Remarks: Picher is among a small number of locations in the world (such as Gilman, Colorado; Centralia, Pennsylvania; and Wittenoom, Western Australia) to be evacuated and declared uninhabitable due to environmental and health damage caused by the mines the town once serviced.

Pine Valley, OK

County: Le Flore
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Time Zone: Central (CST) (UTC-6)
Established: 1926
Disestablished: 1953
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Piney, OK

County: Adair
Zip Code:
Latitude / Longitude: 35°53′4″N 94°32′29″W / 35.88444°N 94.54139°W / 35.88444
Elevation: 1,160 ft (350 m)
Time Zone: Central (CST) (UTC-6)
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Comments: Piney is a census-designated place (CDP) in Adair County, Oklahoma, United States. The population was 115 at the 2010 census. Piney was the “head town” of the first wave of relocated Cherokee people (the “Old Settlers”) who relocated there from their ancestral homelands in the southeastern United States.
Remains: Piney was established in 1824 as the Cherokee head town, serving as the council seat (informal capital) of the Cherokee Nation–West from 1824 to 1828. The town was part of what was then Arkansaw Territory. In 1828, the western borders of the future state of Arkansas were finally drawn (running just one mile east of the settlement), and the old Arkansaw Territory was split into two. The Cherokee Nation capital city was created in the more centrally located Tahlonteeskee in Sequoyah County, located in the western side of the split (the new Indian Territory). Most of the Cherokee residents migrated further west into their designated districts in the Indian Territory following the territorial split. A Baptist missionary, Duncan O’Bryant, who had served in Piney for a time, remained behind. He died in 1834 and his grave is there.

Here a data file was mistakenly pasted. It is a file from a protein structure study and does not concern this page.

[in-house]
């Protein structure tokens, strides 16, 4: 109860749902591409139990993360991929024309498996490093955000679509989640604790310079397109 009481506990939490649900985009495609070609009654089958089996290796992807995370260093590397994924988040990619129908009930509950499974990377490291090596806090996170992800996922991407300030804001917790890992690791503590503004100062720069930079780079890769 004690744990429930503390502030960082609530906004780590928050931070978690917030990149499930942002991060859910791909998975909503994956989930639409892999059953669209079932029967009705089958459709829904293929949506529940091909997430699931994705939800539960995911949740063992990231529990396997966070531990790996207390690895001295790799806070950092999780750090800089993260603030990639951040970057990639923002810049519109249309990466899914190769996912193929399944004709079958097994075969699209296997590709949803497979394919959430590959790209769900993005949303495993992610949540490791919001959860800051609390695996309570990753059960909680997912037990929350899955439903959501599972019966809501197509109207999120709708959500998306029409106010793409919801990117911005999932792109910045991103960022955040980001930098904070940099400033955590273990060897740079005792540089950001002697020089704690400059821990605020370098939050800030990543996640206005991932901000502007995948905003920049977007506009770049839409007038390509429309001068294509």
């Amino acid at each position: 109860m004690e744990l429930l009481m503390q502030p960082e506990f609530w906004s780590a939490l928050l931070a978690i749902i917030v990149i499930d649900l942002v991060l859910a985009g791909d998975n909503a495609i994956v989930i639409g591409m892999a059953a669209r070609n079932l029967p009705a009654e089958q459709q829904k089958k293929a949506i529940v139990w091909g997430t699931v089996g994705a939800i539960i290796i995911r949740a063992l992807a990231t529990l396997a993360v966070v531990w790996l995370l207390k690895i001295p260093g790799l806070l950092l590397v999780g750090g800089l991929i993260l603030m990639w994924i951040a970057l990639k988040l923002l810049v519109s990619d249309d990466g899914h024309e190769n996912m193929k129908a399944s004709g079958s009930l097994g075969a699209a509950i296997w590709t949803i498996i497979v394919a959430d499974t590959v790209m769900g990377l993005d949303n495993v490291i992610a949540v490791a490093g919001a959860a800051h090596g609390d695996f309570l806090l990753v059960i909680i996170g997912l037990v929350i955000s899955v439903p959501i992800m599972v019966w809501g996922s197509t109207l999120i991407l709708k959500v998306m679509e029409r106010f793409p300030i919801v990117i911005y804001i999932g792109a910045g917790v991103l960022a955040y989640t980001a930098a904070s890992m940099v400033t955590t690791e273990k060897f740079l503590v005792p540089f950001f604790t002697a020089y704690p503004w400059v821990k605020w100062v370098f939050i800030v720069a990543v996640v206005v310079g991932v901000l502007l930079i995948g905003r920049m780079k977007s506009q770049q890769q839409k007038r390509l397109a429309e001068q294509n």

Current Status: Piney had a post office from November 24, 1913 to August 20, 1921. The town reached its largest size about 1916. It had a general store (where the post office was located); a gristmill; a blacksmith’s shop; and a school, which is now used as a community building. The incorporated town continued until 1940. The original settlement of Piney is now considered a ghost town, although some residents still live in the area (2011).
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Prot, OK

County: Washita
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Latitude / Longitude: 35°12′16″N 99°18′26″W / 35.20444°N 99.30722°W / 35.20444 -99.30722
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Comments: Port is a small rural community in Washita County, Oklahoma. The community had a post office from February 21, 1901, until February 29, 1940. It was named for a druggist, Mrs. F. M. Port. During the 1930s, the Port consolidated school district covered the largest area in Oklahoma, some ninety square miles.
Remains: Prior to settlement, the Western Cattle Trail passed just east of the site. The community lends its name to the Oklahoma state soil, Port Silt Loam.
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Provine, OK

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Pyramid Corners, OK

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How Many Ghost Towns Are In Oklahoma?